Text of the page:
What can you expect from the national scene this year? Joe Juliano broke down the players to watch, the storylines to know (could this really be Penn State's year?) and all the key dates right here.

A new challenge on the Main Line

For the first time since he took over the program in 2001, Jay Wright doesn't have a group of juniors and sophomores to step up. After winning their second title in three years, the Wildcats lost two — Jalen Brunson and Mikal Bridges — who were expected to head for the draft, and a couple of others — Donte DiVincenzo and Omari Spellman — who weren't.

Wright was left with fifth-year seniors Phil Booth and Eric Paschall — whose job is to help things stay the same — and brought in the first grad transfer of his 'Nova career in Albany's Joe Cremo.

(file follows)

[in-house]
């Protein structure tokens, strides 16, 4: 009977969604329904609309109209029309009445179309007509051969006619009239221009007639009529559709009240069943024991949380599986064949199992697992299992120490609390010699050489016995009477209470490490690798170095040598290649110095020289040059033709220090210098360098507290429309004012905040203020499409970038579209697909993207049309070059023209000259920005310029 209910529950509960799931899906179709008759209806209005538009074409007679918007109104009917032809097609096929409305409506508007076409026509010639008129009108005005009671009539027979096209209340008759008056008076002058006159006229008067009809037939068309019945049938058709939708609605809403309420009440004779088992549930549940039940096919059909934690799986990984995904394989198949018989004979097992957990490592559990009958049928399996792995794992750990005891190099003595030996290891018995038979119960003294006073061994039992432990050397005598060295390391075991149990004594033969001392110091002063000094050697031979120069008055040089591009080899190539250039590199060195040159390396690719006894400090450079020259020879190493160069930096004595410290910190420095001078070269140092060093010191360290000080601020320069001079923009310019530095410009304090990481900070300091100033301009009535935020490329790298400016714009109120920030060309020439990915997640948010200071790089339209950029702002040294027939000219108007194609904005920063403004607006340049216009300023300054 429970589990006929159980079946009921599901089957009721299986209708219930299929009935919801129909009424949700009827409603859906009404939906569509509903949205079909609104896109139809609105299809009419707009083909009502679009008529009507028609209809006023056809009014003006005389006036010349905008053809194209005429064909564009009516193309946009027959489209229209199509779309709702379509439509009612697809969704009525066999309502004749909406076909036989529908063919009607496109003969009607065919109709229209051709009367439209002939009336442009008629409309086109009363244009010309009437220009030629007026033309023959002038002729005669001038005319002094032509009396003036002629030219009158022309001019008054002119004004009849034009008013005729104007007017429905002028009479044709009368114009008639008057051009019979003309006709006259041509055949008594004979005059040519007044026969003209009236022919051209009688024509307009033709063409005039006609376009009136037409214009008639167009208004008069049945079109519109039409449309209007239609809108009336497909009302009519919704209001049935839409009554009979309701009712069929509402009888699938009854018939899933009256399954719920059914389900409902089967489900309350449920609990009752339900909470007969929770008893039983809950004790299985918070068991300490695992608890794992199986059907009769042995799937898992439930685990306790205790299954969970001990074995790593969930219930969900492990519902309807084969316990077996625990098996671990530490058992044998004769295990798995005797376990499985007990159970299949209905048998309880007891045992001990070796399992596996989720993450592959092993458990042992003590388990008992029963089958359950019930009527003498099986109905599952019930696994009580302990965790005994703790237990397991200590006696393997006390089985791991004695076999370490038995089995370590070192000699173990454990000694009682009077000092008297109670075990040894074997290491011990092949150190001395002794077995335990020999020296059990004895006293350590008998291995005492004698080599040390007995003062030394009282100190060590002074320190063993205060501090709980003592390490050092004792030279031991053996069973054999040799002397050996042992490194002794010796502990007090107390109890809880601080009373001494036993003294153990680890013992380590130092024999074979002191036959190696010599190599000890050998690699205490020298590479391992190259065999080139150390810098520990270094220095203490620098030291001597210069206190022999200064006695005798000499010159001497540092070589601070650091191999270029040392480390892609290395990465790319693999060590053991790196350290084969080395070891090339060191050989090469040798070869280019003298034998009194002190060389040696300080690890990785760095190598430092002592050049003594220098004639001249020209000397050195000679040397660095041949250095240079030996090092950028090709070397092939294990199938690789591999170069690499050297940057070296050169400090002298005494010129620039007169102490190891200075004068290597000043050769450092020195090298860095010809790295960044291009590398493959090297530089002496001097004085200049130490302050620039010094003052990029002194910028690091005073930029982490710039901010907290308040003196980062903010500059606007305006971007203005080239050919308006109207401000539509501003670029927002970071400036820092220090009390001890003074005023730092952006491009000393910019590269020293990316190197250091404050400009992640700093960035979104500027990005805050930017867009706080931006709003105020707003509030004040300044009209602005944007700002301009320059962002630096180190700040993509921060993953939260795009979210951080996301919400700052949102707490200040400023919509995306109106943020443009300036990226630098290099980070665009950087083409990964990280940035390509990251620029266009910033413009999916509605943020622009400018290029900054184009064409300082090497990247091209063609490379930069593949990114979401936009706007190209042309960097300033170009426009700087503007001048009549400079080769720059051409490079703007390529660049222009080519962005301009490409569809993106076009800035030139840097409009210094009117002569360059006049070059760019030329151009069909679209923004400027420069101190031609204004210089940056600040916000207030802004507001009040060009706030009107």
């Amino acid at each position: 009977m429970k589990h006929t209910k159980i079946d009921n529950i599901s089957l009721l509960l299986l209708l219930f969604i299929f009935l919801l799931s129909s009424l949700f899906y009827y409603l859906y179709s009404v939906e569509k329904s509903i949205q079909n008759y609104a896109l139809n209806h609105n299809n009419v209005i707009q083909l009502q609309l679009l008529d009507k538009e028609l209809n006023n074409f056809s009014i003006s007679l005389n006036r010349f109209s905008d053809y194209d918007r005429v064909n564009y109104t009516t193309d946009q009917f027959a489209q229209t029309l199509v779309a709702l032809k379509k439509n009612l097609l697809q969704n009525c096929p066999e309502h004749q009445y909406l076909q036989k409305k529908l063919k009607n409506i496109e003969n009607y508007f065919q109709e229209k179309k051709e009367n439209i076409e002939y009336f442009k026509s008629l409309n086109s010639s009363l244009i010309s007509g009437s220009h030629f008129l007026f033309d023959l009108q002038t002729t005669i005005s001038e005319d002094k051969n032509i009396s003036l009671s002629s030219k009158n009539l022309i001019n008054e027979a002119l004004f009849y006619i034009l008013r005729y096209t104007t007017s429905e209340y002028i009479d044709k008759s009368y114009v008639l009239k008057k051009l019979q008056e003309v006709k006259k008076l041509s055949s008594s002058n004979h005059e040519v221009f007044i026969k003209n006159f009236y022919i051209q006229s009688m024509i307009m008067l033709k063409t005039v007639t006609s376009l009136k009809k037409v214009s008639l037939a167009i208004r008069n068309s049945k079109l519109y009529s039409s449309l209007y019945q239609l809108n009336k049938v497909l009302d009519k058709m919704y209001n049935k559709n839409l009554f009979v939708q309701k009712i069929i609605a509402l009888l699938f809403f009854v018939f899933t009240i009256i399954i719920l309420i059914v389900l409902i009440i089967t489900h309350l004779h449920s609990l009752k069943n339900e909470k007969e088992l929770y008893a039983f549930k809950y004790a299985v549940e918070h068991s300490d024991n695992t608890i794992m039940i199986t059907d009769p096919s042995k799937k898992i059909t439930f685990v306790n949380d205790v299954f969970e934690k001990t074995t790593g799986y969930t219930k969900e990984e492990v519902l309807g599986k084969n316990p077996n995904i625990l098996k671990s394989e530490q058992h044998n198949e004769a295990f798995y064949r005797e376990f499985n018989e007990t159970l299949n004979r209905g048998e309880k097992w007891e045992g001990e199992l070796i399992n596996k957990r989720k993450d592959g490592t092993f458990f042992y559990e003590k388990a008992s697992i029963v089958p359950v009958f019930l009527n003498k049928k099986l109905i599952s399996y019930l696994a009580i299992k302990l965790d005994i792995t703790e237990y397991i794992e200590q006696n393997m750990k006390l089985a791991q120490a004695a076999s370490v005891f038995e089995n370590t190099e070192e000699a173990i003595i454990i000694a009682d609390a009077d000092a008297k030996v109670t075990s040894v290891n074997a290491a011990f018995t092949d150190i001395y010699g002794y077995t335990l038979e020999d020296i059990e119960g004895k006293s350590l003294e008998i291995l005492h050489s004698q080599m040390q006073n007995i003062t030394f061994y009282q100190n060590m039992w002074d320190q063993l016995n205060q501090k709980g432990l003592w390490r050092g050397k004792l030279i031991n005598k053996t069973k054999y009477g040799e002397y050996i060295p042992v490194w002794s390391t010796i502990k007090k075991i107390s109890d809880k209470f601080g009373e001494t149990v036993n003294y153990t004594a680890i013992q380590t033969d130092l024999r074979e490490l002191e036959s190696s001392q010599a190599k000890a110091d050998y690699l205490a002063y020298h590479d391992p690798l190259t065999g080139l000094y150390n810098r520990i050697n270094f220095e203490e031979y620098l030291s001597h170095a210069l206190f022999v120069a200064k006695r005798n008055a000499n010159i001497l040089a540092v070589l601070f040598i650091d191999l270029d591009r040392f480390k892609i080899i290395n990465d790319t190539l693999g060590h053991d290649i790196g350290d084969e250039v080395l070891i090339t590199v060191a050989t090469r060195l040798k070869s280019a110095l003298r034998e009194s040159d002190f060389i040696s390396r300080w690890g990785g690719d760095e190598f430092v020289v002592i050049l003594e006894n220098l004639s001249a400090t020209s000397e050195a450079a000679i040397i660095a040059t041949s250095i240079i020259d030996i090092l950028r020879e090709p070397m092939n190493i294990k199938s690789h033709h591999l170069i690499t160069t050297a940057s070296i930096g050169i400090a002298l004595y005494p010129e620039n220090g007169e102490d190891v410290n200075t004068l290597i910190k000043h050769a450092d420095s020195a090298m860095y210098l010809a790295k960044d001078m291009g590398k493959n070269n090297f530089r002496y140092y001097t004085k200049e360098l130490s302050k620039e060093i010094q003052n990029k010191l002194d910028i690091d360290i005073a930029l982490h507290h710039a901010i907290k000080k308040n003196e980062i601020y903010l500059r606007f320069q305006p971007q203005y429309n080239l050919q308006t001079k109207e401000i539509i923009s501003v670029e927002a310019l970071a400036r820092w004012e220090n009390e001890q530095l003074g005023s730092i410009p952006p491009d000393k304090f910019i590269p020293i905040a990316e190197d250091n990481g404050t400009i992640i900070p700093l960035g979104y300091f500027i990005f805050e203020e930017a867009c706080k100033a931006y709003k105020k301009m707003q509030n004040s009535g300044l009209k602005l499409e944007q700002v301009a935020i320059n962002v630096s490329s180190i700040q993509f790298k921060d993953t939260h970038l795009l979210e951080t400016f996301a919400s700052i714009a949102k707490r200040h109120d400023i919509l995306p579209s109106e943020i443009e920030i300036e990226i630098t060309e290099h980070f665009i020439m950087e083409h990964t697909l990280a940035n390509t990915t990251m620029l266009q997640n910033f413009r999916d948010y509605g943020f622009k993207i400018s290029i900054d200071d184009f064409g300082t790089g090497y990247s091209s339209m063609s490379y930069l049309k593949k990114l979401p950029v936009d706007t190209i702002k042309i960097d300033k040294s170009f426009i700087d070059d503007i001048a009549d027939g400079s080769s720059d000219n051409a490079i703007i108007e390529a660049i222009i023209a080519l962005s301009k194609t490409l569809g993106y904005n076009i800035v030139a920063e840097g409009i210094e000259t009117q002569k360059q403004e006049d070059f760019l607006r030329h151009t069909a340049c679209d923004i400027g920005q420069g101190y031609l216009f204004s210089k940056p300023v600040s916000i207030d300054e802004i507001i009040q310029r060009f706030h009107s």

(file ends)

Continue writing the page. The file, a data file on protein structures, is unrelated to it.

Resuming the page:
But even with the upheaval, things are still predicted to go well for Villanova: It was picked to finish the Big East regular season in first place.

Around the league, Marquette, Providence and St. John's are expected to challenge the Wildcats. The Red Storm hope hometown hero Chris Mullin can finally bring the program back to the glory days.

Season opener: Tuesday vs. Morgan State, 7 p.m., FS1

Read the season preview here.

On the women's side, central Pa. native Kelly Jekot — who dominated in high school as the Gatorade state player of the year — is ready to win a Big East title.

Old faces, new look for St. Joe’s

For nearly all of the 2017-18 season, Saint Joseph's was without perhaps its best two players in Charlie Brown and Lamarr "Fresh" Kimble: Brown had a wrist injury that refused to heal; Kimble went down with a foot injury in the season opener.